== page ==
Dell has become SonicWall's largest channel partner less than a year after selling the security vendor, according to its CEO.
While SonicWall had said all along that Dell would remain a key ally, channel partners had been hesitant at how this partnership could look - but an OEM agreement was announced in August that will see Dell resell a range of SonicWall products.
Speaking to CRN ahead of SonicWall's UK Peak partner conference, Conner said that Dell is now SonicWall's largest channel, but that existing partners need not be concerned.
"It was clearly a huge early worry, as you saw from the coverage and from the partners, but as we've done it and managed it they're more comfortable," he said.
"The ones that want to partner with Dell partner with Dell, and the ones that are in [our programme] can still partner with Dell.
"I've got the best of all worlds and actually so do the customers because they can pick the brands they want. In a lot of cases that's under the Dell umbrella because that's the preferred motion. In other cases it's through a channel and it can be Dell or not Dell, depending on their preference, so they have a choice."
SonicWall's management have previously told CRN that innovation was stifled under Dell's ownership.
A new roadmap was introduced earlier this year, and since then a range of new products have been launched and the vendor's software has been overhauled.
Vinny Booth, director at security VAR Solved IT, said that the rapid turnaround has helped the partner prevent the loss of £300,000-worth of business from customers preparing to turn their back on SonicWall.
He said that showing these customers beta versions of the new products and software was enough to convince them to stick with SonicWall, and credited the troubles to Dell's tenure.
"We had a massive potential of losing a lot of business - four or five really significant enterprise clients who told us in no uncertain terms that they would not be going SonicWall," he said. "Two were going to go Palo Alto [Networks], one of them was going Fortinet, one was undecided and one was 100 per cent going Cisco.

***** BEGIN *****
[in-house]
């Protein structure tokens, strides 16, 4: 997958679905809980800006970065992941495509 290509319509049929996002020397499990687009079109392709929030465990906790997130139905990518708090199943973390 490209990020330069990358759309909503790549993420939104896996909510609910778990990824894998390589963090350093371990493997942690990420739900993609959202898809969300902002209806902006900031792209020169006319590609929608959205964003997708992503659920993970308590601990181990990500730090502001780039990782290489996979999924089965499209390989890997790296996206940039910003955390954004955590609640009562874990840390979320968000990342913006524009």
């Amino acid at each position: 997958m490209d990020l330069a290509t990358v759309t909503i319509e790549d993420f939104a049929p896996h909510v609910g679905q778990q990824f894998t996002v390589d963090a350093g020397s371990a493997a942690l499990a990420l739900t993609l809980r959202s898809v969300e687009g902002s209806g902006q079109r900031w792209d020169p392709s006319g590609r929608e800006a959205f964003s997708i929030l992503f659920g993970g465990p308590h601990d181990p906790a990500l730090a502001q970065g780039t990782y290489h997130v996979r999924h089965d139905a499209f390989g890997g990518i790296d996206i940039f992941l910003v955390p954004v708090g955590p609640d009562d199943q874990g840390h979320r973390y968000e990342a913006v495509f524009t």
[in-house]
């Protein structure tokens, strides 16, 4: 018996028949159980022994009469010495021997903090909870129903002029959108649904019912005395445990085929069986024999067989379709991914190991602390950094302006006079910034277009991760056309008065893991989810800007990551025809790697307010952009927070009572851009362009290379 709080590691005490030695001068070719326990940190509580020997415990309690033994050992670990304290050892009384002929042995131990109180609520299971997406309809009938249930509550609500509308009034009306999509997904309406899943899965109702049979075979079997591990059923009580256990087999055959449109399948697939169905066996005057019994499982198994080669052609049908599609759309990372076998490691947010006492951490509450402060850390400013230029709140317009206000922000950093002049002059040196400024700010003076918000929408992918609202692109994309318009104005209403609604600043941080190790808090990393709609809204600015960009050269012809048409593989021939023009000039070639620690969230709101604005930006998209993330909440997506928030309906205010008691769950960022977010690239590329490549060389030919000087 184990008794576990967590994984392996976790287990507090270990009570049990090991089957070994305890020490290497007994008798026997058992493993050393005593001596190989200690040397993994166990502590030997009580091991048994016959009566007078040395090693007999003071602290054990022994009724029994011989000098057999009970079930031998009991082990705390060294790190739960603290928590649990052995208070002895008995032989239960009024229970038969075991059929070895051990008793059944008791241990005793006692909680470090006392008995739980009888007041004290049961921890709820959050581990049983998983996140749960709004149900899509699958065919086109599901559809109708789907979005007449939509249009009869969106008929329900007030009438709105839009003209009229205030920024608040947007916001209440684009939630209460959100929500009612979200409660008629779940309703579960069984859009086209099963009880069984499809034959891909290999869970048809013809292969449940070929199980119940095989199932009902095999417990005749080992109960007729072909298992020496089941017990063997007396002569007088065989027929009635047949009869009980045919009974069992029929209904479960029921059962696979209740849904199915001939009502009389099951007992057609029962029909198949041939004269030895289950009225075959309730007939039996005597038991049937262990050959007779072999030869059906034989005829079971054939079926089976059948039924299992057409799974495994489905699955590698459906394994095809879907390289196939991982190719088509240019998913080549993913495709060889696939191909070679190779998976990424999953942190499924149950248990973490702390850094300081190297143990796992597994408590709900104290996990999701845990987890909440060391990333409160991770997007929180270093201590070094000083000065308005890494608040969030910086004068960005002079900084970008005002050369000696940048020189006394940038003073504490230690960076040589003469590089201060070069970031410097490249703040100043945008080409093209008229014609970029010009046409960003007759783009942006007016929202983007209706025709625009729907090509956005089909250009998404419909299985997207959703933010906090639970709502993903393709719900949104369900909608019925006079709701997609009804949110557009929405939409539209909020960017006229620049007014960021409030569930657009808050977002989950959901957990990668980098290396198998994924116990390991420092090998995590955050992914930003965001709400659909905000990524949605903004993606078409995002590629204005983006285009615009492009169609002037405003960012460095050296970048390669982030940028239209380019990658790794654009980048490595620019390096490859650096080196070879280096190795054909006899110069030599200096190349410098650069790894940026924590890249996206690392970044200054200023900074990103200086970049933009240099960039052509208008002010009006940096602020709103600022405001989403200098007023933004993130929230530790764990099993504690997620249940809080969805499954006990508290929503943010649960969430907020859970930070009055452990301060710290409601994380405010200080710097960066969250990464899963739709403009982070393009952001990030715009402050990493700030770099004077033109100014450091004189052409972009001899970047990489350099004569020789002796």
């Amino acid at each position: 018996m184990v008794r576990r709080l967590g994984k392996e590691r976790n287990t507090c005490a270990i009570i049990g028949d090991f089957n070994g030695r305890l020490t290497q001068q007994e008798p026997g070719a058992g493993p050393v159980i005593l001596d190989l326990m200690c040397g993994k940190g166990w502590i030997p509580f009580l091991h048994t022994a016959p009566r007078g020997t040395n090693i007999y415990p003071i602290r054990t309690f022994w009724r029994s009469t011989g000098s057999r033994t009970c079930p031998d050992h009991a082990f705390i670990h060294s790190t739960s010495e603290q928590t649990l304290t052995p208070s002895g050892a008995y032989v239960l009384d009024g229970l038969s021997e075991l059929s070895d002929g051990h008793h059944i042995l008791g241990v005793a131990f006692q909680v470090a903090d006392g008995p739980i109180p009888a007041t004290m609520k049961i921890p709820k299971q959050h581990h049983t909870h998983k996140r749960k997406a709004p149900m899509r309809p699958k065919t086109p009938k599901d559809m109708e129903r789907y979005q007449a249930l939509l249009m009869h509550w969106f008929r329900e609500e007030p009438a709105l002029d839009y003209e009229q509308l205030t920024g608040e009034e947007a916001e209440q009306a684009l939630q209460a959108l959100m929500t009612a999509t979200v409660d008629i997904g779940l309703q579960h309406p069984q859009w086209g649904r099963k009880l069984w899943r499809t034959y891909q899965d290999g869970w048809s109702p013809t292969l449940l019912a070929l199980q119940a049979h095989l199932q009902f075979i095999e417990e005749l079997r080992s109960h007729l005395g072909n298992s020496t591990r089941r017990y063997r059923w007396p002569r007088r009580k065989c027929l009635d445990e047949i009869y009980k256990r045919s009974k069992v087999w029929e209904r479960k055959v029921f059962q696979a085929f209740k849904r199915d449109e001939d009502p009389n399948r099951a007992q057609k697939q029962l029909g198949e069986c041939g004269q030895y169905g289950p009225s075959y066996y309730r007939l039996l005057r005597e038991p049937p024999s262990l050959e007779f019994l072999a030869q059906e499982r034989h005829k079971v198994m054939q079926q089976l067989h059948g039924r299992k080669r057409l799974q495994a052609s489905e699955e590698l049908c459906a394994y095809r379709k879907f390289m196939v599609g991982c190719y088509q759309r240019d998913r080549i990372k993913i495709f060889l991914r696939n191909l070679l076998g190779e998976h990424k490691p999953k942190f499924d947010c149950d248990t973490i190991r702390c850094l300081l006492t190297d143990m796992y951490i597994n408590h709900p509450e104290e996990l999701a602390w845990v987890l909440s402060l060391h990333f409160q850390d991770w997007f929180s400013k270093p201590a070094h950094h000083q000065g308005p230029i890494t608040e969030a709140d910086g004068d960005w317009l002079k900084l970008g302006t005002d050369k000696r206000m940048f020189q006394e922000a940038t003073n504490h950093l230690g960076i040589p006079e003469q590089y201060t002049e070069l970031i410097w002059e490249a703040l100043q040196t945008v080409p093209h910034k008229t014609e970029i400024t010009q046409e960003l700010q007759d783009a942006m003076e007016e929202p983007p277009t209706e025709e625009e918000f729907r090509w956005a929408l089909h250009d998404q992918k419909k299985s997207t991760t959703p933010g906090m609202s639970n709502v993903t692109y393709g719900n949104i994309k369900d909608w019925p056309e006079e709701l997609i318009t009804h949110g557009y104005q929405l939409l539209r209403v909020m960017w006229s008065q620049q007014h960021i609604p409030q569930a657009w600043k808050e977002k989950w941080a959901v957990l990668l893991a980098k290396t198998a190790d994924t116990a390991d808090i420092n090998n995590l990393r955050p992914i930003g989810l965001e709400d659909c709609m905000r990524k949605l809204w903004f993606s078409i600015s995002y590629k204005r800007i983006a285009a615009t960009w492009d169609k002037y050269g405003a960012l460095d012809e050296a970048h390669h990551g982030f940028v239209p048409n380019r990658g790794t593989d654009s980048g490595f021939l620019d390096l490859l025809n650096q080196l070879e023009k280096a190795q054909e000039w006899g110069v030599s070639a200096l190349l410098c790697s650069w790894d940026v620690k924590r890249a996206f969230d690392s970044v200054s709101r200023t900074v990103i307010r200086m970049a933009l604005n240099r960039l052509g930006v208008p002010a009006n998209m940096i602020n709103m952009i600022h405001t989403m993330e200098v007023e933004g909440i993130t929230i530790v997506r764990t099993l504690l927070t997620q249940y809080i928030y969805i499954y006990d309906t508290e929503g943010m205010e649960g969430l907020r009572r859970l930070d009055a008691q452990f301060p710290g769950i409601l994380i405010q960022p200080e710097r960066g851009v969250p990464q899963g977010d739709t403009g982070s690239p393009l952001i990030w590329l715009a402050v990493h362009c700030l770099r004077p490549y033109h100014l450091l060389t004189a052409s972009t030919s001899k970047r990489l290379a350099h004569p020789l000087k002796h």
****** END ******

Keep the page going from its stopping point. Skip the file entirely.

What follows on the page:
"We were looking at over £300,000 that we had to factor in that we'd lost because of what we now know was Dell. We've gone out and we've spoken to those customers and with the exception of one - which was 100 per cent going down the Cisco route and is now 50/50 - [we've kept them]."
Booth did say, however, that he is concerned to see the dynamic of the OEM agreement with Dell, suggesting that customers could be the ones to suffer.
"SonicWall did announce that to the world with a great big smile on their face, but as a partner I don't find that anything to smile about," he said.
"I understand it from SonicWall's perspective, I think it's fantastic that Dell chooses SonicWall, I just think that from an end-user perspective, a company like Dell could become a bit of a problem in so much that if they have a bigger market share than a specialist partner like ourselves the customer will lose out.
"It's a very different beast in the UK than in the US and I do hope, given the changes going on in the minute, that the driver for UK growth will be through the UK partner base."
Moving to address partner fears, SonicWall channel boss Steve Pataky stressed that the Dell OEM agreement gives partners more variety when choosing which channel to put a deal through.
"I've seen no channel conflict," he said. "What I was excited about when they made the decision to OEM was that, for partners that really were teamed up with Dell, we weren't forcing them to go outside of that relationship. That protects the relationship and their integrity with their Dell sales rep.
"If it's a non-Dell transaction they'll partner through us. We've done some great stuff in the programme to make sure we acknowledge some of the purchases they're making through Dell, so we're trying to make it really seamless.
"Buy it where it makes sense, based on where the deal has originated, and who you're working with. If you're working with Dell, by all means continue to make it flow that way."
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